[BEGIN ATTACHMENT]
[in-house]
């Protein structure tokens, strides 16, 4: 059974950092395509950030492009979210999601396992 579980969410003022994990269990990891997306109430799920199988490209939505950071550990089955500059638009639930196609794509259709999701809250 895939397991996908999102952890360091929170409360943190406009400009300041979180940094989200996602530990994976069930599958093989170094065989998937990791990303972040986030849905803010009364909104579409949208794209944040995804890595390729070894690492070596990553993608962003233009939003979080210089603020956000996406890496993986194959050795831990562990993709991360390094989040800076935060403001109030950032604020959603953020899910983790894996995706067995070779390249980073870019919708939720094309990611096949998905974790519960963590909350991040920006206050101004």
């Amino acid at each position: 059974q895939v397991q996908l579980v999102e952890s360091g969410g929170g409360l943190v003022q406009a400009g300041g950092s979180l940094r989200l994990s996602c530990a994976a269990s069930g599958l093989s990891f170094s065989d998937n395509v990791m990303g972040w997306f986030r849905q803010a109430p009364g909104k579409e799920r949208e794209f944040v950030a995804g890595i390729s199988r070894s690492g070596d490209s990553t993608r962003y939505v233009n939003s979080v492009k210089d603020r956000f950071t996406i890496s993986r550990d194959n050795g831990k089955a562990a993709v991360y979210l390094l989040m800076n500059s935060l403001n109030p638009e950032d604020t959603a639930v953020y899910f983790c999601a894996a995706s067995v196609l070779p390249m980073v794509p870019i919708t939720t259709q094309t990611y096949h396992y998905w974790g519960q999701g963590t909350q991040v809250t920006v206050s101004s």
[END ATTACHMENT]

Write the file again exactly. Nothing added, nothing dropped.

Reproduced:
[in-house]
């Protein structure tokens, strides 16, 4: 059974950092395509950030492009979210999601396992 579980969410003022994990269990990891997306109430799920199988490209939505950071550990089955500059638009639930196609794509259709999701809250 895939397991996908999102952890360091929170409360943190406009400009300041979180940094989200996602530990994976069930599958093989170094065989998937990791990303972040986030849905803010009364909104579409949208794209944040995804890595390729070894690492070596990553993608962003233009939003979080210089603020956000996406890496993986194959050795831990562990993709991360390094989040800076935060403001109030950032604020959603953020899910983790894996995706067995070779390249980073870019919708939720094309990611096949998905974790519960963590909350991040920006206050101004």
């Amino acid at each position: 059974q895939v397991q996908l579980v999102e952890s360091g969410g929170g409360l943190v003022q406009a400009g300041g950092s979180l940094r989200l994990s996602c530990a994976a269990s069930g599958l093989s990891f170094s065989d998937n395509v990791m990303g972040w997306f986030r849905q803010a109430p009364g909104k579409e799920r949208e794209f944040v950030a995804g890595i390729s199988r070894s690492g070596d490209s990553t993608r962003y939505v233009n939003s979080v492009k210089d603020r956000f950071t996406i890496s993986r550990d194959n050795g831990k089955a562990a993709v991360y979210l390094l989040m800076n500059s935060l403001n109030p638009e950032d604020t959603a639930v953020y899910f983790c999601a894996a995706s067995v196609l070779p390249m980073v794509p870019i919708t939720t259709q094309t990611y096949h396992y998905w974790g519960q999701g963590t909350q991040v809250t920006v206050s101004s």